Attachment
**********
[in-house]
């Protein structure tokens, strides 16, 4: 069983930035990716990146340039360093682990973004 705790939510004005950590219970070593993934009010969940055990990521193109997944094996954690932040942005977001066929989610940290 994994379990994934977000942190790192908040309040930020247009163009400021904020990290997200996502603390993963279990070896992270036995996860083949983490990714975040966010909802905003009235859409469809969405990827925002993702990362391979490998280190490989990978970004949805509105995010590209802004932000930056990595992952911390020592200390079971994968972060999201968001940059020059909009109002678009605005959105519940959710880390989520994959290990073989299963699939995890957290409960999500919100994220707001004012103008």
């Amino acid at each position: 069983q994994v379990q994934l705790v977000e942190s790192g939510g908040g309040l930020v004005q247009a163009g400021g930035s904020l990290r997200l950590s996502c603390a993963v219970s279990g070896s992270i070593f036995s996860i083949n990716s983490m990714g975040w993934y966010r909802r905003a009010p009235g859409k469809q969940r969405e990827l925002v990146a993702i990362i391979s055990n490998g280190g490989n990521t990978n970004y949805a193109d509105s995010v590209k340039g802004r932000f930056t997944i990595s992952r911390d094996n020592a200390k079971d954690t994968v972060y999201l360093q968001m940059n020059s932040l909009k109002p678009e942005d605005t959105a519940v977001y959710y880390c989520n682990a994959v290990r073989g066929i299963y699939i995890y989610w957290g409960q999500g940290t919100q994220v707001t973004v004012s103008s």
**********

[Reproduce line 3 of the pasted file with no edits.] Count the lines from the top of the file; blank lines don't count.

């Amino acid at each position: 069983q994994v379990q994934l705790v977000e942190s790192g939510g908040g309040l930020v004005q247009a163009g400021g930035s904020l990290r997200l950590s996502c603390a993963v219970s279990g070896s992270i070593f036995s996860i083949n990716s983490m990714g975040w993934y966010r909802r905003a009010p009235g859409k469809q969940r969405e990827l925002v990146a993702i990362i391979s055990n490998g280190g490989n990521t990978n970004y949805a193109d509105s995010v590209k340039g802004r932000f930056t997944i990595s992952r911390d094996n020592a200390k079971d954690t994968v972060y999201l360093q968001m940059n020059s932040l909009k109002p678009e942005d605005t959105a519940v977001y959710y880390c989520n682990a994959v290990r073989g066929i299963y699939i995890y989610w957290g409960q999500g940290t919100q994220v707001t973004v004012s103008s």